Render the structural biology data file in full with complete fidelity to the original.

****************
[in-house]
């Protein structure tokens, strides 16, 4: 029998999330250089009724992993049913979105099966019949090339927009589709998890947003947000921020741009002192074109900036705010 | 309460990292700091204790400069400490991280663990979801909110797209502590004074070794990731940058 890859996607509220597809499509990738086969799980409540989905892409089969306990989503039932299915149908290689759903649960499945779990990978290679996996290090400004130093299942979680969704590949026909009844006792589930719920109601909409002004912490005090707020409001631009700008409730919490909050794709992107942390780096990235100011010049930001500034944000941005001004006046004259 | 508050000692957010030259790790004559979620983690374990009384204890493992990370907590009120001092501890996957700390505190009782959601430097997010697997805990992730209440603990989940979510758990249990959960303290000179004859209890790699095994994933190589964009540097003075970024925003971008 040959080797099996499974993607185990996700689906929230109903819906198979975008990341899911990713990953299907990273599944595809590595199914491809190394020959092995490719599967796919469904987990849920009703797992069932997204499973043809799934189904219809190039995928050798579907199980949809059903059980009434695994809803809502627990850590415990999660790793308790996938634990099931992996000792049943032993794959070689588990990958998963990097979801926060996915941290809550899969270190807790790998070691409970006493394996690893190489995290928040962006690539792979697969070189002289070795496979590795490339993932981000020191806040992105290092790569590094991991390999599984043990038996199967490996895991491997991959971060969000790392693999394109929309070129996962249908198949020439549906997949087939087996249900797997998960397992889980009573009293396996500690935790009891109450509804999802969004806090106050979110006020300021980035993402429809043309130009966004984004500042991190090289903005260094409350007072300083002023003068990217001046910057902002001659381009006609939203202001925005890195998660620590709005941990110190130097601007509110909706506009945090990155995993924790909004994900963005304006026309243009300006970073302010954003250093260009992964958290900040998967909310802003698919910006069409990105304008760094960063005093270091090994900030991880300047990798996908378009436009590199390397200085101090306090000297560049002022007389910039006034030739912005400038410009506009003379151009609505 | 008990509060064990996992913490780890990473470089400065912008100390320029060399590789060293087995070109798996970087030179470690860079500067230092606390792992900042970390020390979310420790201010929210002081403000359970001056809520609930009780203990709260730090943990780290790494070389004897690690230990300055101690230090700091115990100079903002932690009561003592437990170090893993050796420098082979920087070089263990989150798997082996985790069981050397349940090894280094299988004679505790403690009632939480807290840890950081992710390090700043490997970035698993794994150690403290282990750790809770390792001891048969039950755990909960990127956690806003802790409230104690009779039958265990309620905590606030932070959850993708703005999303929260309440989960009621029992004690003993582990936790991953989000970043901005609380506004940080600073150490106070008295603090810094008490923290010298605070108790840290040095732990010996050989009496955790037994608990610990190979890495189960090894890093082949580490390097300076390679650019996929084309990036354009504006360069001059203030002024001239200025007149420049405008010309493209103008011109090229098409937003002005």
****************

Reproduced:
[in-house]
């Protein structure tokens, strides 16, 4: 029998999330250089009724992993049913979105099966019949090339927009589709998890947003947000921020741009002192074109900036705010 | 309460990292700091204790400069400490991280663990979801909110797209502590004074070794990731940058 890859996607509220597809499509990738086969799980409540989905892409089969306990989503039932299915149908290689759903649960499945779990990978290679996996290090400004130093299942979680969704590949026909009844006792589930719920109601909409002004912490005090707020409001631009700008409730919490909050794709992107942390780096990235100011010049930001500034944000941005001004006046004259 | 508050000692957010030259790790004559979620983690374990009384204890493992990370907590009120001092501890996957700390505190009782959601430097997010697997805990992730209440603990989940979510758990249990959960303290000179004859209890790699095994994933190589964009540097003075970024925003971008 040959080797099996499974993607185990996700689906929230109903819906198979975008990341899911990713990953299907990273599944595809590595199914491809190394020959092995490719599967796919469904987990849920009703797992069932997204499973043809799934189904219809190039995928050798579907199980949809059903059980009434695994809803809502627990850590415990999660790793308790996938634990099931992996000792049943032993794959070689588990990958998963990097979801926060996915941290809550899969270190807790790998070691409970006493394996690893190489995290928040962006690539792979697969070189002289070795496979590795490339993932981000020191806040992105290092790569590094991991390999599984043990038996199967490996895991491997991959971060969000790392693999394109929309070129996962249908198949020439549906997949087939087996249900797997998960397992889980009573009293396996500690935790009891109450509804999802969004806090106050979110006020300021980035993402429809043309130009966004984004500042991190090289903005260094409350007072300083002023003068990217001046910057902002001659381009006609939203202001925005890195998660620590709005941990110190130097601007509110909706506009945090990155995993924790909004994900963005304006026309243009300006970073302010954003250093260009992964958290900040998967909310802003698919910006069409990105304008760094960063005093270091090994900030991880300047990798996908378009436009590199390397200085101090306090000297560049002022007389910039006034030739912005400038410009506009003379151009609505 | 008990509060064990996992913490780890990473470089400065912008100390320029060399590789060293087995070109798996970087030179470690860079500067230092606390792992900042970390020390979310420790201010929210002081403000359970001056809520609930009780203990709260730090943990780290790494070389004897690690230990300055101690230090700091115990100079903002932690009561003592437990170090893993050796420098082979920087070089263990989150798997082996985790069981050397349940090894280094299988004679505790403690009632939480807290840890950081992710390090700043490997970035698993794994150690403290282990750790809770390792001891048969039950755990909960990127956690806003802790409230104690009779039958265990309620905590606030932070959850993708703005999303929260309440989960009621029992004690003993582990936790991953989000970043901005609380506004940080600073150490106070008295603090810094008490923290010298605070108790840290040095732990010996050989009496955790037994608990610990190979890495189960090894890093082949580490390097300076390679650019996929084309990036354009504006360069001059203030002024001239200025007149420049405008010309493209103008011109090229098409937003002005």